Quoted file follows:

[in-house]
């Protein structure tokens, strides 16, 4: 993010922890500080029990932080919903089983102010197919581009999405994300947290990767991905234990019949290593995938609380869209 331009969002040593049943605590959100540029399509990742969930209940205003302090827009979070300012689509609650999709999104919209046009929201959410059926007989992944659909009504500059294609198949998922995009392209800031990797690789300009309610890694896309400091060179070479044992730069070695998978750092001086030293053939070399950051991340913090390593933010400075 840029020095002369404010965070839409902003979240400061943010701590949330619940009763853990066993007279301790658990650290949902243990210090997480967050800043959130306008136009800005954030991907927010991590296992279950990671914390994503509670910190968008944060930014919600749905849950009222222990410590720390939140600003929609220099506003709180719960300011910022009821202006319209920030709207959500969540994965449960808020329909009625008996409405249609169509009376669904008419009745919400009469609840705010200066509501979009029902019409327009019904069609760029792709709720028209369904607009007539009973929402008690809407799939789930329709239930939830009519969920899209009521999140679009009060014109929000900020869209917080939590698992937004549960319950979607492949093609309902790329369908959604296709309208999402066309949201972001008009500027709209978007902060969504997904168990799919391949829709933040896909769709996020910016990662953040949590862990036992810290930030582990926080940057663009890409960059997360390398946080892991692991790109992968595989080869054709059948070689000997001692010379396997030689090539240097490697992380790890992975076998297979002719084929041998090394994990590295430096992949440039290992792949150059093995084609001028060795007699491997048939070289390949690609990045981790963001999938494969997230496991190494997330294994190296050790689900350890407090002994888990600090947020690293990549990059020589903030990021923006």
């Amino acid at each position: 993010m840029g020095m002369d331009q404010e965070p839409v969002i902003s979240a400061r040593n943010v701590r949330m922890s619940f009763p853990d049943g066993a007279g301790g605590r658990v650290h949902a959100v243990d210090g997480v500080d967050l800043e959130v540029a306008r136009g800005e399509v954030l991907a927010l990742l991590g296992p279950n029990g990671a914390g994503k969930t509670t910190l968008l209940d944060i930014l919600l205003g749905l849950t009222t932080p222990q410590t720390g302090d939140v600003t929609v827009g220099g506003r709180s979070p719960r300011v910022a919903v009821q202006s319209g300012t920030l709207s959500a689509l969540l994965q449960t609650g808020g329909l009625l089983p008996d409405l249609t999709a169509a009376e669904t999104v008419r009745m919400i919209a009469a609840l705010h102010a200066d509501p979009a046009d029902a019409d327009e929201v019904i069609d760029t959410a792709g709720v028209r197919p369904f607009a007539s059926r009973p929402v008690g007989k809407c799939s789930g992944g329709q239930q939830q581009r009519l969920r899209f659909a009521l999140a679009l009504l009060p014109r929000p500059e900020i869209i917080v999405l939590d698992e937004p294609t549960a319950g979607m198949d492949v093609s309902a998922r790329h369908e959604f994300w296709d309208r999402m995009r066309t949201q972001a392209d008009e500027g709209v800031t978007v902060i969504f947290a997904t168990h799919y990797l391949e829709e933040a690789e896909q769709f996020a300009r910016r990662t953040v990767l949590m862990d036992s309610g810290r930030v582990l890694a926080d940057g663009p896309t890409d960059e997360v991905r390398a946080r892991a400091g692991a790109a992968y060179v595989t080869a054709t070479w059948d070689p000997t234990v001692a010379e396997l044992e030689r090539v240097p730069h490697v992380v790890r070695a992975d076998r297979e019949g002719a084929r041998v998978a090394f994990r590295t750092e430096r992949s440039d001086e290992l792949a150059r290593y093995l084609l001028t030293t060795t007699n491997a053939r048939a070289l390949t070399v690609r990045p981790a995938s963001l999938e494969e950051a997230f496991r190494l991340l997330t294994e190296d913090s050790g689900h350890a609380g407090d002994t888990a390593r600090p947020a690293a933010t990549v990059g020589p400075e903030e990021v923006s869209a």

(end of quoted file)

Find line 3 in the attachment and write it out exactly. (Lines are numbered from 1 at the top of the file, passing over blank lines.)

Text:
């Amino acid at each position: 993010m840029g020095m002369d331009q404010e965070p839409v969002i902003s979240a400061r040593n943010v701590r949330m922890s619940f009763p853990d049943g066993a007279g301790g605590r658990v650290h949902a959100v243990d210090g997480v500080d967050l800043e959130v540029a306008r136009g800005e399509v954030l991907a927010l990742l991590g296992p279950n029990g990671a914390g994503k969930t509670t910190l968008l209940d944060i930014l919600l205003g749905l849950t009222t932080p222990q410590t720390g302090d939140v600003t929609v827009g220099g506003r709180s979070p719960r300011v910022a919903v009821q202006s319209g300012t920030l709207s959500a689509l969540l994965q449960t609650g808020g329909l009625l089983p008996d409405l249609t999709a169509a009376e669904t999104v008419r009745m919400i919209a009469a609840l705010h102010a200066d509501p979009a046009d029902a019409d327009e929201v019904i069609d760029t959410a792709g709720v028209r197919p369904f607009a007539s059926r009973p929402v008690g007989k809407c799939s789930g992944g329709q239930q939830q581009r009519l969920r899209f659909a009521l999140a679009l009504l009060p014109r929000p500059e900020i869209i917080v999405l939590d698992e937004p294609t549960a319950g979607m198949d492949v093609s309902a998922r790329h369908e959604f994300w296709d309208r999402m995009r066309t949201q972001a392209d008009e500027g709209v800031t978007v902060i969504f947290a997904t168990h799919y990797l391949e829709e933040a690789e896909q769709f996020a300009r910016r990662t953040v990767l949590m862990d036992s309610g810290r930030v582990l890694a926080d940057g663009p896309t890409d960059e997360v991905r390398a946080r892991a400091g692991a790109a992968y060179v595989t080869a054709t070479w059948d070689p000997t234990v001692a010379e396997l044992e030689r090539v240097p730069h490697v992380v790890r070695a992975d076998r297979e019949g002719a084929r041998v998978a090394f994990r590295t750092e430096r992949s440039d001086e290992l792949a150059r290593y093995l084609l001028t030293t060795t007699n491997a053939r048939a070289l390949t070399v690609r990045p981790a995938s963001l999938e494969e950051a997230f496991r190494l991340l997330t294994e190296d913090s050790g689900h350890a609380g407090d002994t888990a390593r600090p947020a690293a933010t990549v990059g020589p400075e903030e990021v923006s869209a």